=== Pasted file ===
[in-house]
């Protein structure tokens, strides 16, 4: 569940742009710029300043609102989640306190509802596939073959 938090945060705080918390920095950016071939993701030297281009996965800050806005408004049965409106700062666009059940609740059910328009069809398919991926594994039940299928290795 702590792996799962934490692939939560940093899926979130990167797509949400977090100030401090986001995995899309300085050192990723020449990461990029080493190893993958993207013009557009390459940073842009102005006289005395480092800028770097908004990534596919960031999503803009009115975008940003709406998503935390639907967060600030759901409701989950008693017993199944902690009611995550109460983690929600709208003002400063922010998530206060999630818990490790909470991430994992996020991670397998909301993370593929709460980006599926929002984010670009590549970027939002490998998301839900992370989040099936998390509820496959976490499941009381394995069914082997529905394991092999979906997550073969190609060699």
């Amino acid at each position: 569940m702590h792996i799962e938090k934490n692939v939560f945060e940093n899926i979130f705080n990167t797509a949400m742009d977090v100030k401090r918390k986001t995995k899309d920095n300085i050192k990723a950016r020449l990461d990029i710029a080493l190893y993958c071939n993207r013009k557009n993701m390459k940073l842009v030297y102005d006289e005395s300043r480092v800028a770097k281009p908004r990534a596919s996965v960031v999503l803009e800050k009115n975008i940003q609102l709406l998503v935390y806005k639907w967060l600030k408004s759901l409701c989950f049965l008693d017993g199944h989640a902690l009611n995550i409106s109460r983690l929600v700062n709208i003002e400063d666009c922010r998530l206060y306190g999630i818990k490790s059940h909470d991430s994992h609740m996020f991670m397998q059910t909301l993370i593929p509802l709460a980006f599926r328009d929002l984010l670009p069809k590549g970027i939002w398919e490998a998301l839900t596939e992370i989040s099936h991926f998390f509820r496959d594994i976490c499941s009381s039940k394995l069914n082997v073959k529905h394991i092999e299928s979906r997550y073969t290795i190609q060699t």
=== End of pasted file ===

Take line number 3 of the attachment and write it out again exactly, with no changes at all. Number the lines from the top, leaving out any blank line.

């Amino acid at each position: 569940m702590h792996i799962e938090k934490n692939v939560f945060e940093n899926i979130f705080n990167t797509a949400m742009d977090v100030k401090r918390k986001t995995k899309d920095n300085i050192k990723a950016r020449l990461d990029i710029a080493l190893y993958c071939n993207r013009k557009n993701m390459k940073l842009v030297y102005d006289e005395s300043r480092v800028a770097k281009p908004r990534a596919s996965v960031v999503l803009e800050k009115n975008i940003q609102l709406l998503v935390y806005k639907w967060l600030k408004s759901l409701c989950f049965l008693d017993g199944h989640a902690l009611n995550i409106s109460r983690l929600v700062n709208i003002e400063d666009c922010r998530l206060y306190g999630i818990k490790s059940h909470d991430s994992h609740m996020f991670m397998q059910t909301l993370i593929p509802l709460a980006f599926r328009d929002l984010l670009p069809k590549g970027i939002w398919e490998a998301l839900t596939e992370i989040s099936h991926f998390f509820r496959d594994i976490c499941s009381s039940k394995l069914n082997v073959k529905h394991i092999e299928s979906r997550y073969t290795i190609q060699t």